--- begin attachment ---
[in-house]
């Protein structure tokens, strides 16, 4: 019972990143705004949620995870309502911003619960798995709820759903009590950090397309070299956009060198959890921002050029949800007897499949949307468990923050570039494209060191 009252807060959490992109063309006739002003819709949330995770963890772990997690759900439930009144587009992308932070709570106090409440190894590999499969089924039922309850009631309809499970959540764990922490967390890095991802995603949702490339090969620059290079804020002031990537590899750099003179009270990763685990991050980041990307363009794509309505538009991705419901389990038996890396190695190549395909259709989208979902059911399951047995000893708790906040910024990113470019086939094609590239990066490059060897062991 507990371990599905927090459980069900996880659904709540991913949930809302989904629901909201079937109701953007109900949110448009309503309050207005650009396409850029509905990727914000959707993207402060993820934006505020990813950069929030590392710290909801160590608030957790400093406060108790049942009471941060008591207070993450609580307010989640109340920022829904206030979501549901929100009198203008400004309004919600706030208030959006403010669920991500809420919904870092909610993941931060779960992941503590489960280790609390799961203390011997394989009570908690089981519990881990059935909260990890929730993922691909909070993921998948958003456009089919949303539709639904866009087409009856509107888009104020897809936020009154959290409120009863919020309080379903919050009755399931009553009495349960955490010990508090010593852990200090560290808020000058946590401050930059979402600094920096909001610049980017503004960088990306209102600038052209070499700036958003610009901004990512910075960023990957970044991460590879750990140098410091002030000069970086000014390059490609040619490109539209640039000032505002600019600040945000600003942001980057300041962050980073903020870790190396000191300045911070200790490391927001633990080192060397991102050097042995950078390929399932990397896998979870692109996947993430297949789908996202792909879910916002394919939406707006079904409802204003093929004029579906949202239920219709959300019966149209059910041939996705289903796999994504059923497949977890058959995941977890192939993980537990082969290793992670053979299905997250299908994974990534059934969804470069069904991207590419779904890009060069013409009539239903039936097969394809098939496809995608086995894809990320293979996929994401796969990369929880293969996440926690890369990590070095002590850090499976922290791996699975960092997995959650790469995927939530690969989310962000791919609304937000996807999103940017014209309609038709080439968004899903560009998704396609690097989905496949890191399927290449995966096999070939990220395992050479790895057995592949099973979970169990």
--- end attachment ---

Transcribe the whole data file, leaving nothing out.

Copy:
[in-house]
């Protein structure tokens, strides 16, 4: 019972990143705004949620995870309502911003619960798995709820759903009590950090397309070299956009060198959890921002050029949800007897499949949307468990923050570039494209060191 009252807060959490992109063309006739002003819709949330995770963890772990997690759900439930009144587009992308932070709570106090409440190894590999499969089924039922309850009631309809499970959540764990922490967390890095991802995603949702490339090969620059290079804020002031990537590899750099003179009270990763685990991050980041990307363009794509309505538009991705419901389990038996890396190695190549395909259709989208979902059911399951047995000893708790906040910024990113470019086939094609590239990066490059060897062991 507990371990599905927090459980069900996880659904709540991913949930809302989904629901909201079937109701953007109900949110448009309503309050207005650009396409850029509905990727914000959707993207402060993820934006505020990813950069929030590392710290909801160590608030957790400093406060108790049942009471941060008591207070993450609580307010989640109340920022829904206030979501549901929100009198203008400004309004919600706030208030959006403010669920991500809420919904870092909610993941931060779960992941503590489960280790609390799961203390011997394989009570908690089981519990881990059935909260990890929730993922691909909070993921998948958003456009089919949303539709639904866009087409009856509107888009104020897809936020009154959290409120009863919020309080379903919050009755399931009553009495349960955490010990508090010593852990200090560290808020000058946590401050930059979402600094920096909001610049980017503004960088990306209102600038052209070499700036958003610009901004990512910075960023990957970044991460590879750990140098410091002030000069970086000014390059490609040619490109539209640039000032505002600019600040945000600003942001980057300041962050980073903020870790190396000191300045911070200790490391927001633990080192060397991102050097042995950078390929399932990397896998979870692109996947993430297949789908996202792909879910916002394919939406707006079904409802204003093929004029579906949202239920219709959300019966149209059910041939996705289903796999994504059923497949977890058959995941977890192939993980537990082969290793992670053979299905997250299908994974990534059934969804470069069904991207590419779904890009060069013409009539239903039936097969394809098939496809995608086995894809990320293979996929994401796969990369929880293969996440926690890369990590070095002590850090499976922290791996699975960092997995959650790469995927939530690969989310962000791919609304937000996807999103940017014209309609038709080439968004899903560009998704396609690097989905496949890191399927290449995966096999070939990220395992050479790895057995592949099973979970169990």